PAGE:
I hope that answers your question, Heather. Thank you for sending it in. 

Thank you to all of you too for listening. Don’t forget, if you have a question about productivity, time management or goal planning, then send me an email——or DM me on Twitter or Facebook. I’ll be very happy to answer your question for you. 

It just remains for me now to wish you all a very very productive week. 

How To Stay Productive When You Have Young Kids

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Do you have the patter of tiny feet around your home? Are you raising a bunch of lovely kids? How’s your productivity going? In this week’s episode find out a few strategies to cope with those little bundles of joy called kids.

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Episode 85

Hello and welcome to episode 85 of the Working With Podcast. A podcast created to answer all your questions about productivity, GTD, time management, self-development and goal planning. My name is Carl Pullein and I am your host for this show.

This week I have a great question about coping with a young family. Now anyone with children will understand the difficulties these little ones pose to our overall productivity. But with a few simple adjustments and a little shift in your mindset, this period of life does not need to be stressful or too harmful to our productivity. 

Don’t forget, if you haven’t enrolled in the third edition of Time And Life Mastery yet, you should do so soon. The early-bird discount period ends tomorrow (Midnight Monday) and I would hate for you to miss out on not only a fantastic, life-transforming course, but also a great price - just $85.00.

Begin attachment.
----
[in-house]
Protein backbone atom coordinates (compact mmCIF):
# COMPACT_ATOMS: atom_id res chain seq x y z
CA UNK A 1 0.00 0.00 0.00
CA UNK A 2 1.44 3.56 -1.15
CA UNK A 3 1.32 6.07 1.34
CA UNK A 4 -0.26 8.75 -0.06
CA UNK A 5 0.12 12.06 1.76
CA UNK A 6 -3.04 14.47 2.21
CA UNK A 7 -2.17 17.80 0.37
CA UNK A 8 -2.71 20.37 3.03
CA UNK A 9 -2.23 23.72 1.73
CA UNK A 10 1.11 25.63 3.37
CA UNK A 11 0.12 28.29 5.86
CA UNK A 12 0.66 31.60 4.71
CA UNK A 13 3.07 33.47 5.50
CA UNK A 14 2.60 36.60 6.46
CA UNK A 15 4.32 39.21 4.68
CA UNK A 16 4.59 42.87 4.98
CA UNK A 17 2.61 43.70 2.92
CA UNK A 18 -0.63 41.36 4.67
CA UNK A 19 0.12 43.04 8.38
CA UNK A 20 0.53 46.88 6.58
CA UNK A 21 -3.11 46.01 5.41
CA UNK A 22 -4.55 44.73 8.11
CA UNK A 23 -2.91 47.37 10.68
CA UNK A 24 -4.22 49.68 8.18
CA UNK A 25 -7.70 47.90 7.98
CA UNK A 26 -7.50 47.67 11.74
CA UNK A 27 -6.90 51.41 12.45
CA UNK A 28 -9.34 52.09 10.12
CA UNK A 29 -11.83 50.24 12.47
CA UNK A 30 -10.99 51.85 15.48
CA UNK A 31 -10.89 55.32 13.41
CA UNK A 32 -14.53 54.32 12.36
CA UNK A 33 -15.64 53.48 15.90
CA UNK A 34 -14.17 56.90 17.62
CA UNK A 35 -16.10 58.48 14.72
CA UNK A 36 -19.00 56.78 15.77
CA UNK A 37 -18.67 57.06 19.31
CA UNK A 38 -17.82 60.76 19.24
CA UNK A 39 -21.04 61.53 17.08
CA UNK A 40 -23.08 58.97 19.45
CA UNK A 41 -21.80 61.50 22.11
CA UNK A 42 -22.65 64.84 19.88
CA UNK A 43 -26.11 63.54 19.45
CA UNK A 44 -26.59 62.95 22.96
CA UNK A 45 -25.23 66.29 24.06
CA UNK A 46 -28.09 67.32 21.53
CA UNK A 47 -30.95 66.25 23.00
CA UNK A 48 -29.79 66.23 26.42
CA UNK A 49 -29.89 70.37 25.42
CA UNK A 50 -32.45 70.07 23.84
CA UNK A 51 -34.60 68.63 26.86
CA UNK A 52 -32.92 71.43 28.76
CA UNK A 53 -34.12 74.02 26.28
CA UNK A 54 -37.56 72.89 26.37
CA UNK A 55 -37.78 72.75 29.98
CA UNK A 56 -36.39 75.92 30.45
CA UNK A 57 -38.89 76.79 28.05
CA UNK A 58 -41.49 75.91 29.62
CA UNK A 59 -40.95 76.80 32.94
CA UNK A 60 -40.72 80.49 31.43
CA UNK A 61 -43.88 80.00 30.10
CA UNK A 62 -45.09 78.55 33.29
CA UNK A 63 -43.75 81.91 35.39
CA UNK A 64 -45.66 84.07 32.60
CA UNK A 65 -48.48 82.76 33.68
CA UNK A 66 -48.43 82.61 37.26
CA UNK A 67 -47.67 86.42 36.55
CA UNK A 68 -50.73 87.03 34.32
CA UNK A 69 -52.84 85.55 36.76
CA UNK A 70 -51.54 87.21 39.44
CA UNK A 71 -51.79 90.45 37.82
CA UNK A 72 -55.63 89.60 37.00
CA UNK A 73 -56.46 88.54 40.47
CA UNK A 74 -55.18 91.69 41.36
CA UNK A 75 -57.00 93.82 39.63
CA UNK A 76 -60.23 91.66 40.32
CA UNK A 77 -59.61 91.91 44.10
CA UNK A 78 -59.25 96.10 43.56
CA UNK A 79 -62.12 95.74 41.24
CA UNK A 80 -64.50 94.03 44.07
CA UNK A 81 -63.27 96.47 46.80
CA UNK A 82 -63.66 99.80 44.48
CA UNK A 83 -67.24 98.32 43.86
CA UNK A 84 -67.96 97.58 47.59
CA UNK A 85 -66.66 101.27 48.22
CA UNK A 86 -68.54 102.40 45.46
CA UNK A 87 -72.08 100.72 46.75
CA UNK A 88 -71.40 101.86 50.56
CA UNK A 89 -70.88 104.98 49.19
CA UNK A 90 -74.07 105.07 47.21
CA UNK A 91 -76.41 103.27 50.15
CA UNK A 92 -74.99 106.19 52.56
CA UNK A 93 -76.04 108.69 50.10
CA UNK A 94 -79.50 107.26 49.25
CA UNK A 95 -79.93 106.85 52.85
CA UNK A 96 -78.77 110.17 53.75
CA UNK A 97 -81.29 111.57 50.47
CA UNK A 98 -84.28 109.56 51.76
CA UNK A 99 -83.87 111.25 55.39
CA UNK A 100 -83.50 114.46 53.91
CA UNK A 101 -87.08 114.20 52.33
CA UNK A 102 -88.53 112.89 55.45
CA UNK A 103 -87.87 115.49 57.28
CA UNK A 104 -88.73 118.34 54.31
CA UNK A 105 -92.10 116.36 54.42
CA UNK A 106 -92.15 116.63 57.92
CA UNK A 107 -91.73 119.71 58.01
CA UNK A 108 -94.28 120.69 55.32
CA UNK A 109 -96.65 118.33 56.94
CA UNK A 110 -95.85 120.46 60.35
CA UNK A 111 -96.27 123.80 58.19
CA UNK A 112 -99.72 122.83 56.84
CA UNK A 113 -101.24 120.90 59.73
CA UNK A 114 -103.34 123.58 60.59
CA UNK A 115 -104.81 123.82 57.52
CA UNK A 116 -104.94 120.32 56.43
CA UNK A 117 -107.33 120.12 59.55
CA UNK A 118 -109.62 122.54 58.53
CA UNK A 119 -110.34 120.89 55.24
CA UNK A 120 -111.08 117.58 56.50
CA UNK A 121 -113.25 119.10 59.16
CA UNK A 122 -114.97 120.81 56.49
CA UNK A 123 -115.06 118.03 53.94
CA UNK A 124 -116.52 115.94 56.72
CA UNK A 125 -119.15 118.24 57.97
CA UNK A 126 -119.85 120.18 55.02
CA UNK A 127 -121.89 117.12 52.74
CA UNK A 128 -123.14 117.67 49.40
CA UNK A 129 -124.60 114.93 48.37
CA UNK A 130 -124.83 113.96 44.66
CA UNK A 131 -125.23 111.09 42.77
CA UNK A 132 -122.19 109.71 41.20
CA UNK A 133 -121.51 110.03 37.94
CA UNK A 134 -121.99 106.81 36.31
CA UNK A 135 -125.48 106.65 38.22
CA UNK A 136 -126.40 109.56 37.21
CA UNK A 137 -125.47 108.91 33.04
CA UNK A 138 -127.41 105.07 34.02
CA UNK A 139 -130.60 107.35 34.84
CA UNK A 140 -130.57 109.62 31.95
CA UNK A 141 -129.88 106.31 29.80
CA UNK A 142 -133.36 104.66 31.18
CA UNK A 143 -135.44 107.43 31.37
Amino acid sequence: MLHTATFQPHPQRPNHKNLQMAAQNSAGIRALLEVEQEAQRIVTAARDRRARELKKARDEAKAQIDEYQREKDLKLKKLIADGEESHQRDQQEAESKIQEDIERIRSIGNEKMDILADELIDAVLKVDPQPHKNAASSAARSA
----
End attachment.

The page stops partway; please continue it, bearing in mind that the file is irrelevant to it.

For those $85.00 you get Time and Life Mastery version 3, the Updated Time And Life Mastery Workbook AND… You also get free access to Your Digital Life 2.0 Online. That’s an incredible value for just a tiny investment. 

So go on, get yourself enrolled today and begin transforming your life into a life you want to live.

Okay, it’s now time for me to hand you over to the mystery podcast voice for this week’s question. 

This week’s question comes from Matt. Matt asks: Hi Carl, I'm a father of 2 daughters, (3 and 1) and naturally they take or impact a lot of my time. I've been trying to build a productivity system for a long time that works for me, as well as implementing a lot of the tips and routines suggested by you and others. However, everything I have found seems to rely on building a predictable routine for oneself, which is near impossible with children. Do you have any tips that will help me? 

Hi Matt, Thank you so much for this question. I am sure there are a lot of people experiencing this joyous, life-changing experience as well as the challenges that come along with it.

Having small children around is a huge demand on your time and disrupts the most organised of people. But let’s be honest here, raising children is likely to be the biggest responsibility and best experience you will ever have in your life and one you should enjoy, cherish and let it be where you do your best work not just professionally but as a parent.